26. He is most recently spending hours on coin collection. Hours. Lonely
  27. Hiding and lying.
  28. His defensiveness about everything I say and always needing to be right, so fragile
  29. His lack of desire to socialize. He never wants to go out anywhere. Part of it I think is because it doesn't interest him and it's a point of anxiety also I think. It can be very frustrating. Also, communication!
  30. His not acknowledging or caring about others' emotional needs (or at least not showing that he cares whatsoever).
  31. His reactions on the outside not matching the inside & not matching the situation. Ambivalence. Nothing is certain. Nothing is for sure. I'm so busy being baffled not able to process his words or behaviour or being in shock by it that there's no time for life.
  32. I agree about the lack of communication which leads to a myriad of other problems. I finally gave up.
  33. I dunno is the response to everything… and " I forgot!".
  34. I feel totally unloved, not cherished and so unimportant in his life. Not anywhere on his priority list which is a very different thing from the first 2 years together. Pulled me in, fell in love married had kids now lives like a hermit. Totally shut me out!
  35. I get 'yep' and 'ok'. That's about it. Usually punctuating my sentence after every word. Every. Single. Word.
  36. I have a rule now. 2 comments and it is over. The constant comments are defeating for everyone.
  37. I have that rule as well in texting. We also won't text each other in arguments. (Or try to but we are long distance) Doesn't help when we are in person, I’m a sucker for just shutting down and giving in. It's okay to agree to disagree but he sees conflicts as needing to be solved now!
  38. I make more money than him so financially he’s a joke he spends everything he makes
  39. I think loneliness is a major common issue for all of us. Right?
  40. I totally get this. He has used me as a scapegoat for the last few years and had almost ruined my relationship with my mum and his parents because he was so good at hiding/pretending. 
  41. I would say irritability/mood swings tied with unsaid expectations I'm supposed to follow
  42. I wrote a letter to my mum recently explaining everything and she now gets it. Such a relief! I'm at the point where I need to decide, knowing that it's not going to change unless he acknowledges stuff, whether I can stay, or if I need more. Take care x
  43. I'm just so done and I only suspect that this is the problem. But he has almost all of the traits.
  44. in the midst of nastiness toward me, he can turn to a child and speak kindly so I KNOW he has a choice in how he speaks.
  45. Inability to accept the situation if he thinks it should be a certain way, stays fixated and festering it which I call spiraling which leads to inappropriate behavior towards me such as name calling, sulking, anger outbursts, silence, melt downs etc.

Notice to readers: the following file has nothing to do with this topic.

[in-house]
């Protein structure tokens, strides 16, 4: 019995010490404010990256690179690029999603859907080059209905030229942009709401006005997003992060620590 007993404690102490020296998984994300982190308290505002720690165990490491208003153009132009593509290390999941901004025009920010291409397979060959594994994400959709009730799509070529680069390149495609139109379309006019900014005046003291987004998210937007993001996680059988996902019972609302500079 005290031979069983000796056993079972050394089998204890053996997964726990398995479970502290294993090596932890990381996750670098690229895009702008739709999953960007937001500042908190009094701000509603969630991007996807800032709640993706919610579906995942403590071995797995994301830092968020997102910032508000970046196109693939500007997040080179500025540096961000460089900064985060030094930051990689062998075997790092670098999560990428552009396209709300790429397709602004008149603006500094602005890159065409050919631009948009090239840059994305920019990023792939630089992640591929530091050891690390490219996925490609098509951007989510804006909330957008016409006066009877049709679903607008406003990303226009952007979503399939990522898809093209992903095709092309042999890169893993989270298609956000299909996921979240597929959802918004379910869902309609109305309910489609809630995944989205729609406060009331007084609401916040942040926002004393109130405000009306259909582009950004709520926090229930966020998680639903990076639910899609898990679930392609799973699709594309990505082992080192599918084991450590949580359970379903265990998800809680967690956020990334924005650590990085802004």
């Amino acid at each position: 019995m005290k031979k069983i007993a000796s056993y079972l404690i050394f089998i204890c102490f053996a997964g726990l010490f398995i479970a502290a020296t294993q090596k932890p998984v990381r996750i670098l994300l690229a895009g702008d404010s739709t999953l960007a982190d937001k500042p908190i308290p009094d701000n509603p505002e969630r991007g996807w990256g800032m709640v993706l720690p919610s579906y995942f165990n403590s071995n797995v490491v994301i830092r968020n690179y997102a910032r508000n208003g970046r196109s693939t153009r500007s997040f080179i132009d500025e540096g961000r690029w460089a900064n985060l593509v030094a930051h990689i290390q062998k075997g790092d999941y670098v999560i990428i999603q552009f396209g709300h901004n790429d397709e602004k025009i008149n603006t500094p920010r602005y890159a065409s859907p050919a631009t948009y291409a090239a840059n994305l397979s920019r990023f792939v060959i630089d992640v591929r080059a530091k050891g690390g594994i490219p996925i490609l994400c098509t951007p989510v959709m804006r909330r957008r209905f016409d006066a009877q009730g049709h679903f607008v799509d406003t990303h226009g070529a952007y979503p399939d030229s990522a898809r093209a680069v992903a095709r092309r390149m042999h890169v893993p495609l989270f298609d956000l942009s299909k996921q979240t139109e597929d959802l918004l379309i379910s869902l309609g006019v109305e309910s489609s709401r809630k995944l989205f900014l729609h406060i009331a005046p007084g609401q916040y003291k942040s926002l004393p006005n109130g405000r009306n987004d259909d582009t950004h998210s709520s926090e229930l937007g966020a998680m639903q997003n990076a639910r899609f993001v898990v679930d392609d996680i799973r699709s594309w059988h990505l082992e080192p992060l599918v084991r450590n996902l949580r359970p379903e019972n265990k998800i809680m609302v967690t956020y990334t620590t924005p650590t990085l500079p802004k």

46. Inability to communicate on even a basic level about anything.
  47. Increased (now daily) alcohol use and mixing with his other medications leading to constant "forgetfulness", spending 99% of free time with his buddies in our attic or backyard and neglecting the kids (and me too). No affection/ no or little sex.
  48. Inflexibility, there is only his way of doing things, I can say "there is more than one way to skin a deer" but it's his way or the highway. Also obsessed focus he becomes so involved with something and everything else is neglected.
  49. Irritability
  50. Lack of affection, communication.
  51. Lack of affection, empathy, motivation, sex and the fact that I come last all the time.... yep he is definitely aspie  :(
  52. Lack of cognitive empathy, but lots of affective empathy, so I get no validation and don't see myself reflected back accurately, but others think he's really helpful and lovely!
  53. lack of communication specifically when he gets so frustrated in an argument that he resorts to verbal attacks such as name-calling (b*tch c*nt stupid ignorant mentally unstable) and threatening (ill have someone cut you, I’ll have your mother deported (she’s been a citizen for 40 years). and it’s not just attacking me it’s my close family members.
  54. Lack of emotion, empathy, communication.
  55. Lack of emotional support, communication
  56. Lack of empathy and real remorse. He repeats the issues then apologizes (does not excuses himself any longer)) but then redoes it in a few days. I have tried making lists and put them on the fridge, we signed agreements in point form and made handshakes, but nothing has worked. Now he just says "I am sorry, I don't know what is wrong with me". Since he has found out he has Asperger he uses it as an excuse to be like a kid, but not in a funny kid way.
  57. Lack of empathy for emotional hurts
  58. Lack of physical intimacy and meltdowns.
  59. Lack of proper communication.
  60. Lack of touch/not realizing that I need to hear he loves me. He says that he married me so obviously he loves me, he shouldn't have to remind me he loves me.